The US labor market might not be as strong as we think

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There’s evidence that the US labor market is recovering: The number of jobs created has beat expectations, unemployment claims have steadily fallen, the unemployment rate is remarkably low, and the job-quitting rate is up. Private-sector jobs rose by 237,000 in August, the largest gain in the past five months.

Yet, ahead of the Bureau of Labor Statistics monthly jobs report tomorrow (Sept. 1), new evidence suggests that things are not quite so rosy. A recently published survey (SCE) from the Federal Reserve Bank of New York captures Americans’ work experiences—annual earnings, job satisfaction, and the share searching for employment. It also registers how they feel about their job prospects and what they expect for the future. Expectations are a key forecast of labor-market health—they influence whether disgruntled workers leave their jobs, the unemployed keep looking, and potential workers negotiate for better wages.

According to the survey, the near-term outlook for the labor market is deteriorating.

In the post-recession recovery, job seekers have steadily increased the lowest wage at which they’d accept a new job offer. And in the past six months or so, that number has fallen, on average, by almost $4,500. This indicates that workers are willing to sell their skills for less than they did two years ago. This couples with already stagnating wages and lower earnings.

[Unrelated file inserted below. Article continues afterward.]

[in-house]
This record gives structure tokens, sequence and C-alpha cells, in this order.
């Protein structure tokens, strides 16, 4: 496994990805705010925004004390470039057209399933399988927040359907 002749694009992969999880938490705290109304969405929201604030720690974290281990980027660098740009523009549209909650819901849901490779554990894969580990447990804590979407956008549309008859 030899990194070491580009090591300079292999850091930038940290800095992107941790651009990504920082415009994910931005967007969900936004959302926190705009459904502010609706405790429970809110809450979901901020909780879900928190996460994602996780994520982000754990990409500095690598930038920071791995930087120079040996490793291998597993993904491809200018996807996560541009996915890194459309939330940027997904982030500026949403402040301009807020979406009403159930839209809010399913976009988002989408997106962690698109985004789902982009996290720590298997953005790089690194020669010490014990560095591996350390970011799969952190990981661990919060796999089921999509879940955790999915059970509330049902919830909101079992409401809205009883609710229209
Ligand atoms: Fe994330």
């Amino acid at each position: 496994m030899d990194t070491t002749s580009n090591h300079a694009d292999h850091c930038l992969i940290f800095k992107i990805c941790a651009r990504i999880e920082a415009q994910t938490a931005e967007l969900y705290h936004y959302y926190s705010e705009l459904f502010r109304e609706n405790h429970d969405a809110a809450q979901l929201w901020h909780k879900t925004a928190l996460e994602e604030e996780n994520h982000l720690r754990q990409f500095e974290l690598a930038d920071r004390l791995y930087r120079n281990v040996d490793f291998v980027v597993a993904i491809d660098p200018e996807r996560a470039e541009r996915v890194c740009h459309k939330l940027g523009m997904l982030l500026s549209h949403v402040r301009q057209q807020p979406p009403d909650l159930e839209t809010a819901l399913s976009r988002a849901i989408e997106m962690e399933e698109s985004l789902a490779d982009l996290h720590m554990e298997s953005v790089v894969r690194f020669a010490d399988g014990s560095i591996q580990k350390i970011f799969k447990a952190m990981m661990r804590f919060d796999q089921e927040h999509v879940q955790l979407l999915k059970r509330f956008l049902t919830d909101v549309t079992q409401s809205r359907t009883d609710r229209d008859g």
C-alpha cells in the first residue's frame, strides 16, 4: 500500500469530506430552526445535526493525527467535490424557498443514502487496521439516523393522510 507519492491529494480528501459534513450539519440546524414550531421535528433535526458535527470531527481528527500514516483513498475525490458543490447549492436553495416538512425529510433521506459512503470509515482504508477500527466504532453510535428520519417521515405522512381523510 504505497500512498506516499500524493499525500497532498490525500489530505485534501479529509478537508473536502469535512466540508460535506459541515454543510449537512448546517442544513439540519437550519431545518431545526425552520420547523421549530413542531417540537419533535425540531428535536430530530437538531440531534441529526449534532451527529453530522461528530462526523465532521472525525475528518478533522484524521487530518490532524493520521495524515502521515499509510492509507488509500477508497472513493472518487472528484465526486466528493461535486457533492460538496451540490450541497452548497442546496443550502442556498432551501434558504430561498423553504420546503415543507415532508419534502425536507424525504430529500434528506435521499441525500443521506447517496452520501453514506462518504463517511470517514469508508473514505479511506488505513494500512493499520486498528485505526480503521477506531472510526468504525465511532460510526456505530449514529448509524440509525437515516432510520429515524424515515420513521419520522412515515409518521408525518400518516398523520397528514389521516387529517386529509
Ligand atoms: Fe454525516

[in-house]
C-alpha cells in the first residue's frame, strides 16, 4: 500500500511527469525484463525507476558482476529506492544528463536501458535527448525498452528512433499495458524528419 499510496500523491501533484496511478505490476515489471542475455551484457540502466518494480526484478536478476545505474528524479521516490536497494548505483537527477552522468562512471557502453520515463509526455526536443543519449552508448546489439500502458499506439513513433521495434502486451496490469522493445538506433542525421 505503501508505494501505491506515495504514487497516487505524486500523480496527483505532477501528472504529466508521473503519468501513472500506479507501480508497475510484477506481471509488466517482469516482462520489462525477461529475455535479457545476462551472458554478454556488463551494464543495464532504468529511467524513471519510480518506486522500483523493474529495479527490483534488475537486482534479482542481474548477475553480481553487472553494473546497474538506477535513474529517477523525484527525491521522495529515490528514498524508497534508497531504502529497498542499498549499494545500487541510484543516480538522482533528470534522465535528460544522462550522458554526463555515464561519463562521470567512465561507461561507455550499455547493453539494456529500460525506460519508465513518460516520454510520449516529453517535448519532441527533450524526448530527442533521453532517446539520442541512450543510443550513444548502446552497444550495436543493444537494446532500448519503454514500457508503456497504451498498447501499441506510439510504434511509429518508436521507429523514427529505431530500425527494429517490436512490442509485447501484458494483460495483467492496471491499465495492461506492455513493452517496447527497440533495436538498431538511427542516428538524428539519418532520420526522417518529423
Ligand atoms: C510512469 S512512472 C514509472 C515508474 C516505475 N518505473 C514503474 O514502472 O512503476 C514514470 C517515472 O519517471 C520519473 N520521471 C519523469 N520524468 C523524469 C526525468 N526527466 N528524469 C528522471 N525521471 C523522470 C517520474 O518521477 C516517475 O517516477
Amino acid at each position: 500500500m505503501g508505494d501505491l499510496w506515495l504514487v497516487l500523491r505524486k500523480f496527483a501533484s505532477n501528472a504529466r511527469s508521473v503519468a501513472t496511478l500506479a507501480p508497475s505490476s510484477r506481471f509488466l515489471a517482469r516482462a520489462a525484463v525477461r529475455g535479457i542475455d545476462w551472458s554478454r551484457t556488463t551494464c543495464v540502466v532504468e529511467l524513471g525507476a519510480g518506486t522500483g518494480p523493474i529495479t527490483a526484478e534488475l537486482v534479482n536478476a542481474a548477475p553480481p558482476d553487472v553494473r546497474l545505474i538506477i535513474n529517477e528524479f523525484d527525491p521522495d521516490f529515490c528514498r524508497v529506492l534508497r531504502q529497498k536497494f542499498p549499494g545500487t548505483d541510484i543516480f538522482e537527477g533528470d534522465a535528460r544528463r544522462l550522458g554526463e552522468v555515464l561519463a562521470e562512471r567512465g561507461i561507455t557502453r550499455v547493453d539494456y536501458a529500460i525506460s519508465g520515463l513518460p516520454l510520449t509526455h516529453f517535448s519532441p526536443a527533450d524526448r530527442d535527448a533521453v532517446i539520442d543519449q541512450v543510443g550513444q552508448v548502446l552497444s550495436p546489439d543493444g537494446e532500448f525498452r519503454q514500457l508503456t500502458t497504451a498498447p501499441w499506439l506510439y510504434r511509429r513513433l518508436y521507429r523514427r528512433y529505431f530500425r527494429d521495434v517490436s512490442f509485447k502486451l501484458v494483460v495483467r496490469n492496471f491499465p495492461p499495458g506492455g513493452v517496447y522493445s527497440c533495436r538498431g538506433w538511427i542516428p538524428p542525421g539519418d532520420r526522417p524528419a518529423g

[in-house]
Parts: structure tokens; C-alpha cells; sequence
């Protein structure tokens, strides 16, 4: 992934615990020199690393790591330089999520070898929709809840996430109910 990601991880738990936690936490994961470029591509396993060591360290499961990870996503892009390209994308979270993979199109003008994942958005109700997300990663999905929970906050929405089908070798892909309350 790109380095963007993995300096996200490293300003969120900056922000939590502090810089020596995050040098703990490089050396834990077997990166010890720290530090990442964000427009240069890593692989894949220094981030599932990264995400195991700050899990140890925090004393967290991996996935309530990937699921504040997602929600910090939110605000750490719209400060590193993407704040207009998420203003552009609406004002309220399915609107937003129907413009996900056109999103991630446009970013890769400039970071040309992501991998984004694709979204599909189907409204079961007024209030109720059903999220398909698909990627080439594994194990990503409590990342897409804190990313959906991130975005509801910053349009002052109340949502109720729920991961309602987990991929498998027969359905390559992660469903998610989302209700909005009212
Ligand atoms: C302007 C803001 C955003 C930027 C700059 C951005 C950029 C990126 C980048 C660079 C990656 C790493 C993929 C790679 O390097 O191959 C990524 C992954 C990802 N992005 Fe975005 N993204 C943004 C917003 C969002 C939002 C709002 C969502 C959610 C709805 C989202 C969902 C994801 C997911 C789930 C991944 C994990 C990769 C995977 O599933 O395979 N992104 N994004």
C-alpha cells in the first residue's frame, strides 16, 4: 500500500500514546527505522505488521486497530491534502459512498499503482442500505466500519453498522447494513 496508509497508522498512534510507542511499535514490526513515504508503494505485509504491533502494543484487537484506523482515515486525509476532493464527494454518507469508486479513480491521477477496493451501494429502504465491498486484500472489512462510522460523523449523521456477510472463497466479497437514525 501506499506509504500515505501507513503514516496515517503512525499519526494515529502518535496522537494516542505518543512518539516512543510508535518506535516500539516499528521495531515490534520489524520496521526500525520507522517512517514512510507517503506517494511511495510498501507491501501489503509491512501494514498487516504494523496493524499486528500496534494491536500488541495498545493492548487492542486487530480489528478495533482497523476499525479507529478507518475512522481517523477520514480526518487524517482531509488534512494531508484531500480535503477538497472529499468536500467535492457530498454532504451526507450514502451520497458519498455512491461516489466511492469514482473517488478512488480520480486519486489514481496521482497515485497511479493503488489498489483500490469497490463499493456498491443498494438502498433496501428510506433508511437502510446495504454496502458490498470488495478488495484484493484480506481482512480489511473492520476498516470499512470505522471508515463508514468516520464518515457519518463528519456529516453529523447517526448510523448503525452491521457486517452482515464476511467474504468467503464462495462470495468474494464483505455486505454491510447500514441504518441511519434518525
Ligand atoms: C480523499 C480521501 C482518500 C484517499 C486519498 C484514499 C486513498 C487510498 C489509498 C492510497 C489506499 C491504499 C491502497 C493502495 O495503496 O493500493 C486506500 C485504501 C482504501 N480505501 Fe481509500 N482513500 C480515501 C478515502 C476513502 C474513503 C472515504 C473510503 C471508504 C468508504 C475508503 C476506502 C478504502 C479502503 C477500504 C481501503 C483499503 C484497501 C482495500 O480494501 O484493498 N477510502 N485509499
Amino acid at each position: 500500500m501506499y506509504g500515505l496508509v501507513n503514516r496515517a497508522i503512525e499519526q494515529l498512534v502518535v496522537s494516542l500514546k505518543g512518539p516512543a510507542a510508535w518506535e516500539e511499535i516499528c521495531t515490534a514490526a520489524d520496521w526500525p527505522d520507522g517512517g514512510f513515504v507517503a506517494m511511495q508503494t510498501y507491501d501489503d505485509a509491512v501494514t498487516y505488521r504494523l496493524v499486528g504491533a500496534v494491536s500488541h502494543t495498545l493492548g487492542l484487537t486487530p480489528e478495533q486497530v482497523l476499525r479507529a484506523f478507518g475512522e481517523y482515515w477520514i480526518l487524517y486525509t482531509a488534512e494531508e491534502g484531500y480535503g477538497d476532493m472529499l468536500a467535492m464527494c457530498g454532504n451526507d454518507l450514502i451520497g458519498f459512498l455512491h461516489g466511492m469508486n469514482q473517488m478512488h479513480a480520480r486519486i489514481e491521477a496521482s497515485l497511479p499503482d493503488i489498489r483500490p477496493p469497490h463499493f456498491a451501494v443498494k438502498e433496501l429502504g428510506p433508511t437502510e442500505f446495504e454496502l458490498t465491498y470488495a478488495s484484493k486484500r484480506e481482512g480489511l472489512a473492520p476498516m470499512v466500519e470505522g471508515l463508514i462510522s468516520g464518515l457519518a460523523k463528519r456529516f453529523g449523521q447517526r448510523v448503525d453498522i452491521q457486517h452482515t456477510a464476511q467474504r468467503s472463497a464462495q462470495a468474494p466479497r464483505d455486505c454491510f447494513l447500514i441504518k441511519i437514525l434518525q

All respondents, employed or otherwise, are asked their expectations about receiving one or more job offers. This measure is seasonal, peaking in the spring and summer. In November 2016, respondents felt they had, on average, a 25% likelihood of receiving at least one offer in the next four months. This year, confidence has fallen, even as American workers are quitting at higher rates.

These murky expectations come at a time when more workers, on average, are moving out of the labor force. In July of 2016, no more than 2.2% of those employed four months ago left the workforce, but by 2017 the total was closer to 5%. This is especially true for older (45 and older) and lower-income (under $60,000) workers, and women. In the past four months the fraction of working women exiting the workforce has jumped by more than 2%—in comparison, the percentage of men actually fell. These findings corroborate national trends—the US labor-force participation rate has dipped and stagnated in 2017. With a large aging population and steep costs of childcare, there are incentives for older workers and mothers to stay home.

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